Should I do an MBA?
We are often asked about the value of an MBA when changing careers. With increasing number of doctors are applying to MBA programmes, does having an MBA affect their career?
Dr Amit Thaper – Consultant, Bain & Company
Amit left medicine in 2007, right before MMC came into effect. After working at Bain & Company for three years, he decided to study for an MBA at Harvard Business School. Below, Amit explains why he went back to study:
Joining Bain was a revelation because I realised that the logic and skills we learn in medicine can be applied to a lot of business problems. However, once I learnt the quantitative skills and frameworks in consulting, I found there was a gap in my knowledge that only a formal business education could have given me, so I went to business school. As well as learning new business skills, studying for an MBA has other advantages:
1. Broadens your background and experience, so you aren’t confined to just healthcare
2. International exposure to different business models and career opportunities
3. Develop a network of colleagues and alumni who can play an important part in your future career
4. Add a strong brand to your CV
5. Have fun!
If you are considering applying for an MBA, you can do so straight from medicine or after working in another industry for a while. Having some business experience helps a little, both in terms of writing application essays and during the degree itself.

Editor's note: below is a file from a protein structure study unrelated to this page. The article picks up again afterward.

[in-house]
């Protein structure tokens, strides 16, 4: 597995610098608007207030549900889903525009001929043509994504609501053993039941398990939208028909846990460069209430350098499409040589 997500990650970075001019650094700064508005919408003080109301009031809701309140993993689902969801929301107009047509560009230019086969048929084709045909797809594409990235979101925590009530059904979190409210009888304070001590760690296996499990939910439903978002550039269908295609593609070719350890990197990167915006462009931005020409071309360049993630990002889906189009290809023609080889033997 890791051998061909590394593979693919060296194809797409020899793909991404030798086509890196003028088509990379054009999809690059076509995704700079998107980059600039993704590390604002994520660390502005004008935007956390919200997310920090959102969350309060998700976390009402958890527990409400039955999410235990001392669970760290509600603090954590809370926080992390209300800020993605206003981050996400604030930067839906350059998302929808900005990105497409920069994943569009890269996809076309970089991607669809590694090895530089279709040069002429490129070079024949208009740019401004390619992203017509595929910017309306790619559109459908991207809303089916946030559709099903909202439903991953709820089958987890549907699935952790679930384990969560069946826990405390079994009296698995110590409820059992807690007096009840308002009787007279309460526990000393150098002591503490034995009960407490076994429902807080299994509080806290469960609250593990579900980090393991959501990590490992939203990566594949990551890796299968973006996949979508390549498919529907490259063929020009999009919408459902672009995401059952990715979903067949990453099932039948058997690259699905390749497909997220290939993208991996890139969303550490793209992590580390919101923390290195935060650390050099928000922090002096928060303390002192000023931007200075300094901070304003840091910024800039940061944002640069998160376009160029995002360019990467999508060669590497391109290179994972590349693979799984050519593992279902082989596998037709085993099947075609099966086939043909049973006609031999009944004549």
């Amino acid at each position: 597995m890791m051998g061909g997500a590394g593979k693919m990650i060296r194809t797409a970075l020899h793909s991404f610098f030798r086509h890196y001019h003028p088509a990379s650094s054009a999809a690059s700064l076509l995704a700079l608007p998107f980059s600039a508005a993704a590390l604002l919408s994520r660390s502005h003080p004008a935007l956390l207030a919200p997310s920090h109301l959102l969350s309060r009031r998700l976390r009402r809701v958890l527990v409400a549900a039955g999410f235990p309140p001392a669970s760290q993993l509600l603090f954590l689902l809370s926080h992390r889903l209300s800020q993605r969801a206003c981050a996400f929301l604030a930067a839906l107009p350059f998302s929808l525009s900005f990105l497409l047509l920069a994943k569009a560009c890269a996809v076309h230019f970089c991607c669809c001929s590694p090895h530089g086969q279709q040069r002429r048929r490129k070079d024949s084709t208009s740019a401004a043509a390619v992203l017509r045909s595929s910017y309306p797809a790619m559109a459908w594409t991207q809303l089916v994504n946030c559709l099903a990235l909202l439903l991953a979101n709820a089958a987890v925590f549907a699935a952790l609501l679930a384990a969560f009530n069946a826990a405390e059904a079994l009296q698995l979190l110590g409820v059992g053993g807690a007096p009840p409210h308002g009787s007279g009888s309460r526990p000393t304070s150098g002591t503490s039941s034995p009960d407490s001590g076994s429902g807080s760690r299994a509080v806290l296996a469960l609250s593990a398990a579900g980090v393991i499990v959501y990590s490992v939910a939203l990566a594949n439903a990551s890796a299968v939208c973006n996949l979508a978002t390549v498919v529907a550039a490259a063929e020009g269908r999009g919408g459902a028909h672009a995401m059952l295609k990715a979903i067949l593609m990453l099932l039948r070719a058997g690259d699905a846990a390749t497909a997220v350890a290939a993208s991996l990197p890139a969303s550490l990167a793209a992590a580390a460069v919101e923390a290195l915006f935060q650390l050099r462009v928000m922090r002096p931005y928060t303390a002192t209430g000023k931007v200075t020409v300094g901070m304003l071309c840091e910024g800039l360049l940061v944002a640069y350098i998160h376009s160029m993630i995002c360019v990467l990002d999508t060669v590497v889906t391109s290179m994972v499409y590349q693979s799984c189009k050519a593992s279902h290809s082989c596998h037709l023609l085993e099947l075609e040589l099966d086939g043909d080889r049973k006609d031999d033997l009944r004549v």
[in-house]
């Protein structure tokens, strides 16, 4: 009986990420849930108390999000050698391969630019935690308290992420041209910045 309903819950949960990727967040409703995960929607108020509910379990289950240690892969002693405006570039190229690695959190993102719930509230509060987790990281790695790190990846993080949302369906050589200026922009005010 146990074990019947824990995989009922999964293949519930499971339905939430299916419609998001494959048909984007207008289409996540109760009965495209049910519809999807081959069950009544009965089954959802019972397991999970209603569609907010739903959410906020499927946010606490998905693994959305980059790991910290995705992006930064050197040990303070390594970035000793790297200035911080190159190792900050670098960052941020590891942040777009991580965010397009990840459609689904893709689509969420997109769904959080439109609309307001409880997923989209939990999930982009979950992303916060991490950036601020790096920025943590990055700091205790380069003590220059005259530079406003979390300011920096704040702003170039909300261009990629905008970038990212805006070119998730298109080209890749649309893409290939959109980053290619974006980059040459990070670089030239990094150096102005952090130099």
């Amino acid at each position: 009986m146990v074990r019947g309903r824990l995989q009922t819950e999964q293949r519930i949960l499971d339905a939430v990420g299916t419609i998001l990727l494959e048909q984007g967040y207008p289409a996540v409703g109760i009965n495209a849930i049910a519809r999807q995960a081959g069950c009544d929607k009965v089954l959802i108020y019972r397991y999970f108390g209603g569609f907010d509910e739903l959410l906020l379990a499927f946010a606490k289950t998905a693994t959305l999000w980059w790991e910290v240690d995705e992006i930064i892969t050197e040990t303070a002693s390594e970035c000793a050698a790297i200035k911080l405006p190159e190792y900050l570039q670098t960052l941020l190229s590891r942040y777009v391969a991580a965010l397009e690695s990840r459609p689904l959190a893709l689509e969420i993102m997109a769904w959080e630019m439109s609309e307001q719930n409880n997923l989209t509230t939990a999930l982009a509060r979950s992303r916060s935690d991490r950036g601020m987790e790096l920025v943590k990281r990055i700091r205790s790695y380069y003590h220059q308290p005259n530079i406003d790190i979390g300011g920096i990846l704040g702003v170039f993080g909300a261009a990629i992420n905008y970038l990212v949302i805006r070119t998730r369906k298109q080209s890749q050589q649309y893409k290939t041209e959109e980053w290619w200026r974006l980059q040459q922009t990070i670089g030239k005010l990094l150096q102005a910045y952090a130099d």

One thing that you shouldn’t forget is that applying for business school is time consuming. You have to study and sit the GMAT, write application essays and get references all while working demanding hours in the NHS. The average time to prepare everything is 6-8 months, so plan on building this into your schedule and giving up significant free time.
Business school is also expensive, particularly the USA schools offering two year degrees. I was fortunate to have been sponsored by Bain & Company during my time at Harvard, but on average, students can expect to pay $160,000 – $200,000 over two years towards tuition, health insurance and living costs. Add to this the lost earnings given most MBA courses are full-time, and the economic outlay is significant. There are clearly options to reduce this cost by doing a one year degree, staying in the UK or doing distance / part-time learning, but I think the two year USA courses offer unparalleled learning opportunities.
After five years of medical school, another two years of study wasn’t a problem. Medicine is about lifelong learning and skills development; the same applies for business. Overtime, I think the return on the time and money invested at business school will be amazing, no matter how you choose to measure it.